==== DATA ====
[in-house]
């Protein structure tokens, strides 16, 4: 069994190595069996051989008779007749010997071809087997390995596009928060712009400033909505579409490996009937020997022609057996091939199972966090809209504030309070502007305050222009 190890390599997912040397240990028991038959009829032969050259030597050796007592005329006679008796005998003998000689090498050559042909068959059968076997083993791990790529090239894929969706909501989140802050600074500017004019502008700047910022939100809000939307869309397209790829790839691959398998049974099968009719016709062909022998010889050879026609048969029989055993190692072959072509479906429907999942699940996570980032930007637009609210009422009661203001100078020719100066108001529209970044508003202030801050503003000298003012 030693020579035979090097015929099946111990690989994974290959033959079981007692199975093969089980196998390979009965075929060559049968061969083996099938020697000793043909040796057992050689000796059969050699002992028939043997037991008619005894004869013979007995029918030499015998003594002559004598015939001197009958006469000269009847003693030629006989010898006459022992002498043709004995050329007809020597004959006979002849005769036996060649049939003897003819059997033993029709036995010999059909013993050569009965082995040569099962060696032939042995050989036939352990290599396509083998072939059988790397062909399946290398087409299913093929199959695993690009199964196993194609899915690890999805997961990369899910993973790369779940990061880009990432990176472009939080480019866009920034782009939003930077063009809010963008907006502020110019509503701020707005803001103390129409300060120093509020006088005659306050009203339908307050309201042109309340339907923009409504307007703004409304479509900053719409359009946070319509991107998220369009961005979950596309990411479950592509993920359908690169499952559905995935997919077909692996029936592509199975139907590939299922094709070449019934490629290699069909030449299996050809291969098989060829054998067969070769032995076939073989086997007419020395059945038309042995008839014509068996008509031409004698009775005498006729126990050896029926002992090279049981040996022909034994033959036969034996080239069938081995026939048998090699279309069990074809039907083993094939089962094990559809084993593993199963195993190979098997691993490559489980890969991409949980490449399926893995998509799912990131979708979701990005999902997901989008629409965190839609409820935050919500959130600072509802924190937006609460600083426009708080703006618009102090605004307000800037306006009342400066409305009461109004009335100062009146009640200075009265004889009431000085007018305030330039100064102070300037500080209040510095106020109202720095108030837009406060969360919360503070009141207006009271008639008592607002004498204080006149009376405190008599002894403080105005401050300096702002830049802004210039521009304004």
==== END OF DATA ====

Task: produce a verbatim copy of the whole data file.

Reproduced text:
[in-house]
């Protein structure tokens, strides 16, 4: 069994190595069996051989008779007749010997071809087997390995596009928060712009400033909505579409490996009937020997022609057996091939199972966090809209504030309070502007305050222009 190890390599997912040397240990028991038959009829032969050259030597050796007592005329006679008796005998003998000689090498050559042909068959059968076997083993791990790529090239894929969706909501989140802050600074500017004019502008700047910022939100809000939307869309397209790829790839691959398998049974099968009719016709062909022998010889050879026609048969029989055993190692072959072509479906429907999942699940996570980032930007637009609210009422009661203001100078020719100066108001529209970044508003202030801050503003000298003012 030693020579035979090097015929099946111990690989994974290959033959079981007692199975093969089980196998390979009965075929060559049968061969083996099938020697000793043909040796057992050689000796059969050699002992028939043997037991008619005894004869013979007995029918030499015998003594002559004598015939001197009958006469000269009847003693030629006989010898006459022992002498043709004995050329007809020597004959006979002849005769036996060649049939003897003819059997033993029709036995010999059909013993050569009965082995040569099962060696032939042995050989036939352990290599396509083998072939059988790397062909399946290398087409299913093929199959695993690009199964196993194609899915690890999805997961990369899910993973790369779940990061880009990432990176472009939080480019866009920034782009939003930077063009809010963008907006502020110019509503701020707005803001103390129409300060120093509020006088005659306050009203339908307050309201042109309340339907923009409504307007703004409304479509900053719409359009946070319509991107998220369009961005979950596309990411479950592509993920359908690169499952559905995935997919077909692996029936592509199975139907590939299922094709070449019934490629290699069909030449299996050809291969098989060829054998067969070769032995076939073989086997007419020395059945038309042995008839014509068996008509031409004698009775005498006729126990050896029926002992090279049981040996022909034994033959036969034996080239069938081995026939048998090699279309069990074809039907083993094939089962094990559809084993593993199963195993190979098997691993490559489980890969991409949980490449399926893995998509799912990131979708979701990005999902997901989008629409965190839609409820935050919500959130600072509802924190937006609460600083426009708080703006618009102090605004307000800037306006009342400066409305009461109004009335100062009146009640200075009265004889009431000085007018305030330039100064102070300037500080209040510095106020109202720095108030837009406060969360919360503070009141207006009271008639008592607002004498204080006149009376405190008599002894403080105005401050300096702002830049802004210039521009304004």